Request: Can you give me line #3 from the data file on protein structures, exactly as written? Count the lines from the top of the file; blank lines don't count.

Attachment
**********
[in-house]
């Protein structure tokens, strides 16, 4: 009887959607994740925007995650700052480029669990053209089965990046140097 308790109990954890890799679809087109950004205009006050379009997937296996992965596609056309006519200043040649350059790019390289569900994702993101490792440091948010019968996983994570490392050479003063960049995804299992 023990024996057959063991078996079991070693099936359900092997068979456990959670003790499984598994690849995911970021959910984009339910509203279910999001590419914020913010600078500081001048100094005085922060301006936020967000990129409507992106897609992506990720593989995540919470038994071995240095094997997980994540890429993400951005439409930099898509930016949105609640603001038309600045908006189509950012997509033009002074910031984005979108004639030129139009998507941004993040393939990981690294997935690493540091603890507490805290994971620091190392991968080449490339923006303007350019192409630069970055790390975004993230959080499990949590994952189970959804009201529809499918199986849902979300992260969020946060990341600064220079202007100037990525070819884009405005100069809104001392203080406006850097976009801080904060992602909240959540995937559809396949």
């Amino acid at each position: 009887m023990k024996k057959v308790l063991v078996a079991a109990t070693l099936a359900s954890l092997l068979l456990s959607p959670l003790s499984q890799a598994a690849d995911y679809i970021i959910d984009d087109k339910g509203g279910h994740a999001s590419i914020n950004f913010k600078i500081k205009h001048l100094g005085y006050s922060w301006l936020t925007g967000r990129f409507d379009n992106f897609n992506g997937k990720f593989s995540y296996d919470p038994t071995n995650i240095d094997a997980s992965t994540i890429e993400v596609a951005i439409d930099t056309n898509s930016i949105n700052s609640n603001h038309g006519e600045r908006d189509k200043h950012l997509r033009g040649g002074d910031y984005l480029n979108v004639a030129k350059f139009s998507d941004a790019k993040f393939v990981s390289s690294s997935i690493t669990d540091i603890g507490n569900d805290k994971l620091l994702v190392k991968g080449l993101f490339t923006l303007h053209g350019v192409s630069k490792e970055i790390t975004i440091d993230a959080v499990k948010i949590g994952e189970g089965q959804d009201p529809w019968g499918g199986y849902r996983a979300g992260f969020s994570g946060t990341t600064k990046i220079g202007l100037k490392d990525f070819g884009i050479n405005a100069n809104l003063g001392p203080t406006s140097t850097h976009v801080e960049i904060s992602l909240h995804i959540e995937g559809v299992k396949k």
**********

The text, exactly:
């Amino acid at each position: 009887m023990k024996k057959v308790l063991v078996a079991a109990t070693l099936a359900s954890l092997l068979l456990s959607p959670l003790s499984q890799a598994a690849d995911y679809i970021i959910d984009d087109k339910g509203g279910h994740a999001s590419i914020n950004f913010k600078i500081k205009h001048l100094g005085y006050s922060w301006l936020t925007g967000r990129f409507d379009n992106f897609n992506g997937k990720f593989s995540y296996d919470p038994t071995n995650i240095d094997a997980s992965t994540i890429e993400v596609a951005i439409d930099t056309n898509s930016i949105n700052s609640n603001h038309g006519e600045r908006d189509k200043h950012l997509r033009g040649g002074d910031y984005l480029n979108v004639a030129k350059f139009s998507d941004a790019k993040f393939v990981s390289s690294s997935i690493t669990d540091i603890g507490n569900d805290k994971l620091l994702v190392k991968g080449l993101f490339t923006l303007h053209g350019v192409s630069k490792e970055i790390t975004i440091d993230a959080v499990k948010i949590g994952e189970g089965q959804d009201p529809w019968g499918g199986y849902r996983a979300g992260f969020s994570g946060t990341t600064k990046i220079g202007l100037k490392d990525f070819g884009i050479n405005a100069n809104l003063g001392p203080t406006s140097t850097h976009v801080e960049i904060s992602l909240h995804i959540e995937g559809v299992k396949k």